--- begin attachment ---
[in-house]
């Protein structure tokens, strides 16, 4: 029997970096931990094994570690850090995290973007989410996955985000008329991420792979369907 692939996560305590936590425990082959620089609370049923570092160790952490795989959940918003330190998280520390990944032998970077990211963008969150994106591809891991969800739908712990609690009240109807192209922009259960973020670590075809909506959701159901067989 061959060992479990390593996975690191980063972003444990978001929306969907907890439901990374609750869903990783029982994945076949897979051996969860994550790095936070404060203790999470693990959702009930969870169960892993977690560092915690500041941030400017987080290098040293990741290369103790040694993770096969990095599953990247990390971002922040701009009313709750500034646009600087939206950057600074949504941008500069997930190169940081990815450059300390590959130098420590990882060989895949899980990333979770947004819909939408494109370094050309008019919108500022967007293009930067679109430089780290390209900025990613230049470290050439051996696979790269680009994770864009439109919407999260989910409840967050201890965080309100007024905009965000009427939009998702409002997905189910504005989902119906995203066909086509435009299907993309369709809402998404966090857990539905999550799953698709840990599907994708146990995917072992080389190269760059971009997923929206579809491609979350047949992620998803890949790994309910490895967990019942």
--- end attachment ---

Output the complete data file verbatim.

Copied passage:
[in-house]
């Protein structure tokens, strides 16, 4: 029997970096931990094994570690850090995290973007989410996955985000008329991420792979369907 692939996560305590936590425990082959620089609370049923570092160790952490795989959940918003330190998280520390990944032998970077990211963008969150994106591809891991969800739908712990609690009240109807192209922009259960973020670590075809909506959701159901067989 061959060992479990390593996975690191980063972003444990978001929306969907907890439901990374609750869903990783029982994945076949897979051996969860994550790095936070404060203790999470693990959702009930969870169960892993977690560092915690500041941030400017987080290098040293990741290369103790040694993770096969990095599953990247990390971002922040701009009313709750500034646009600087939206950057600074949504941008500069997930190169940081990815450059300390590959130098420590990882060989895949899980990333979770947004819909939408494109370094050309008019919108500022967007293009930067679109430089780290390209900025990613230049470290050439051996696979790269680009994770864009439109919407999260989910409840967050201890965080309100007024905009965000009427939009998702409002997905189910504005989902119906995203066909086509435009299907993309369709809402998404966090857990539905999550799953698709840990599907994708146990995917072992080389190269760059971009997923929206579809491609979350047949992620998803890949790994309910490895967990019942």